We walked to school, about ½ mile. They all walked - some had a mile or just over. If we had to go into town we went by tram car or else walked.
My mother lived to be 86 and my father 80 so of course I remember a lot about them. I remember my grandmother a kind wrinkled old lady and I remember my grandfather [maternal grandparent] a bearded old gent who had been a Captain of a yacht but when he retired he had a musical shop and we children, when we went over there for a summer holiday used to love to call there and have a present of a tin whistle or a mouth organ or a jaws harp.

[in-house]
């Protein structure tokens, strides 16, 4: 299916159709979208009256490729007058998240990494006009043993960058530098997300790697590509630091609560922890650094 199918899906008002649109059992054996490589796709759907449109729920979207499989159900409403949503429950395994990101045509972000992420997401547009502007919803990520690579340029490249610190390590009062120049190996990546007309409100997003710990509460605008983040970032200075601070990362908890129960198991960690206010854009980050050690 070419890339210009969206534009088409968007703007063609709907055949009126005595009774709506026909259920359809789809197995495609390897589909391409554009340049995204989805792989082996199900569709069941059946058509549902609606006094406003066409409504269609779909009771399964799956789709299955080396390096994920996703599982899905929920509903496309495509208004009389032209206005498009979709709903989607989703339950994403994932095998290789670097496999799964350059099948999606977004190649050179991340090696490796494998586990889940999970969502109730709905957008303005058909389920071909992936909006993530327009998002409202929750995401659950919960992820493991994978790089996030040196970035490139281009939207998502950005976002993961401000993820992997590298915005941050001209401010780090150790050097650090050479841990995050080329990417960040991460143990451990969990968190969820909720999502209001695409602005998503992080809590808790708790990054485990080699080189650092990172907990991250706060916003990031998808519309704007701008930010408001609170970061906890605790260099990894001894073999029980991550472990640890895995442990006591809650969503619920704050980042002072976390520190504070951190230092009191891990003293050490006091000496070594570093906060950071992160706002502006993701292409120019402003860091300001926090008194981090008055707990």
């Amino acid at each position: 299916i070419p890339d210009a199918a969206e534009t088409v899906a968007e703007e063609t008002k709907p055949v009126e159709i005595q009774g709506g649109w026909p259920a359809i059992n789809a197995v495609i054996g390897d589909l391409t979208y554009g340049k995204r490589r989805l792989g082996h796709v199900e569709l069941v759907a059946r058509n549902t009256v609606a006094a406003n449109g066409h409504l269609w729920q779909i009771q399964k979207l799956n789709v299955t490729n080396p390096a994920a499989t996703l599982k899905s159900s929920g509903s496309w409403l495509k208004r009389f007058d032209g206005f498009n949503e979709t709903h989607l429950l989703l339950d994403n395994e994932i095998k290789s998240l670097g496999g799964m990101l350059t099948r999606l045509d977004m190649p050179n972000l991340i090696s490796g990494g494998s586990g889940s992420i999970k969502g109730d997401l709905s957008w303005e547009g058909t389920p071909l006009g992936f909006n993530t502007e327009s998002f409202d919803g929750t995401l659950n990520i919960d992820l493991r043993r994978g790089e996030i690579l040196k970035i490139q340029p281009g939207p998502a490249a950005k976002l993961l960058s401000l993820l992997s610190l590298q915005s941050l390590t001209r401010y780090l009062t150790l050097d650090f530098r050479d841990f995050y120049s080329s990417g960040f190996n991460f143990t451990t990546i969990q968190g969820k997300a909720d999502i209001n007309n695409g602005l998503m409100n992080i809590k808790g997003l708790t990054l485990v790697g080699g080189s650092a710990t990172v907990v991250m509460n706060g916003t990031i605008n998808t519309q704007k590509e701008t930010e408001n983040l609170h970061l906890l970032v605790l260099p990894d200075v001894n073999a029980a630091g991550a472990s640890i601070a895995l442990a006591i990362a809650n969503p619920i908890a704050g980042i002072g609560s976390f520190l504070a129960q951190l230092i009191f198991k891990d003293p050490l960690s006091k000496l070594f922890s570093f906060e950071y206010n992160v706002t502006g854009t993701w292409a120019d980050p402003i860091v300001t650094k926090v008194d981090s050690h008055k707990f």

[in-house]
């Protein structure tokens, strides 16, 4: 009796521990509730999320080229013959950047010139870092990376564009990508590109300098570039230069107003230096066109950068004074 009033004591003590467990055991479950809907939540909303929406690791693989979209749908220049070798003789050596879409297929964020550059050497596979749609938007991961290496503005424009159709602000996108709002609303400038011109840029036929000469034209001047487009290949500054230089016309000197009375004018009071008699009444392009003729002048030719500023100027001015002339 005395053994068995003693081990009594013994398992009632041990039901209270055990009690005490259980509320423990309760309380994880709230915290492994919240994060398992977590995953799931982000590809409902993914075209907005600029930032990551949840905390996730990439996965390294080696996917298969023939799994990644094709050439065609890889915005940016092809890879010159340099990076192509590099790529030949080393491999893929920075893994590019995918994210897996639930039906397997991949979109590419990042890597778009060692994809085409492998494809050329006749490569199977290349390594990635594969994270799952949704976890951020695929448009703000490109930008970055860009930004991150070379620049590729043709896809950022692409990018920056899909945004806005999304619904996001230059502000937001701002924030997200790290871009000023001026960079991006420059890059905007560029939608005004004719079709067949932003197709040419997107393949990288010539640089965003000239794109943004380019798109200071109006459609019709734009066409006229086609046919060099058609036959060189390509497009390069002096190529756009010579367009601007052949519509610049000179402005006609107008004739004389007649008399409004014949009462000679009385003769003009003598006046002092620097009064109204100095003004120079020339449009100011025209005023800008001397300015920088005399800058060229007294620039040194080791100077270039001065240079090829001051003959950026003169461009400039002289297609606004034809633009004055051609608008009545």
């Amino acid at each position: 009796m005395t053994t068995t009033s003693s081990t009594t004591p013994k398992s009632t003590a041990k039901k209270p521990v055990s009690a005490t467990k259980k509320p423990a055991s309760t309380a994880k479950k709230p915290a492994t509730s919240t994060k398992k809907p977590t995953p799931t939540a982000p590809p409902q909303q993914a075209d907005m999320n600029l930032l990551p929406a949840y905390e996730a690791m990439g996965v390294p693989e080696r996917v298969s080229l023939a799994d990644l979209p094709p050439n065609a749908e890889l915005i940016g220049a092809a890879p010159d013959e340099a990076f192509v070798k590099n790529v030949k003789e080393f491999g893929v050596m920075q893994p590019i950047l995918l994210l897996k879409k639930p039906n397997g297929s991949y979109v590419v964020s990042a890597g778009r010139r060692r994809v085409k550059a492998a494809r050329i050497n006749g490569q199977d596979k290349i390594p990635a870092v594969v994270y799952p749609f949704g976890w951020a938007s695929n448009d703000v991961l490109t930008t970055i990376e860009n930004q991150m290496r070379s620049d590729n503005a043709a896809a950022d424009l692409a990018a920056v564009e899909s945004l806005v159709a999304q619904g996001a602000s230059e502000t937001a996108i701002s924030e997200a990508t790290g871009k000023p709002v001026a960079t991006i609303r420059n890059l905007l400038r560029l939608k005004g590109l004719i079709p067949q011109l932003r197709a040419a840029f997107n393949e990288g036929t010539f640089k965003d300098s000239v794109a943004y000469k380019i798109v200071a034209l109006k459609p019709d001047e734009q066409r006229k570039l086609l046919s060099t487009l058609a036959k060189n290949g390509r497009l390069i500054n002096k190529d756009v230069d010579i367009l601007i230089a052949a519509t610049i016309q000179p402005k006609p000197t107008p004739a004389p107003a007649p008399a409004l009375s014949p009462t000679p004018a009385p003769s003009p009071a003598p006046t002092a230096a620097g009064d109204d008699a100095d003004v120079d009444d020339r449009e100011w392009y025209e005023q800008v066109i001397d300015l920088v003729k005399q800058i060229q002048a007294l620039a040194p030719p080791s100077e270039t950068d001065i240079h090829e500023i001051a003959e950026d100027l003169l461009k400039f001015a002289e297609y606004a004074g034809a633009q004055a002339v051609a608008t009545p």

Of course the two wars made a big impression on me although I was too young for the first and too old for the second to have to fight on active service. When the General Strike in 1926 happened I was in the Territorial Army and expected to be called to keep the peace but it never came to that. Of course I remember the depression if one was lucky to get a job you just hung onto it. There was a joke that was told at that time of a man in a river calling for help, a chap on the bank shouted “where do you work” and when the poor fellow who was drowning told him he rushed off to get the job only to find it was taken by the person that had pushed him in.
My people moved several times because they couldn’t pay the rent. I remember my elder sister going round to the Vicarage to get a basin of soup for us.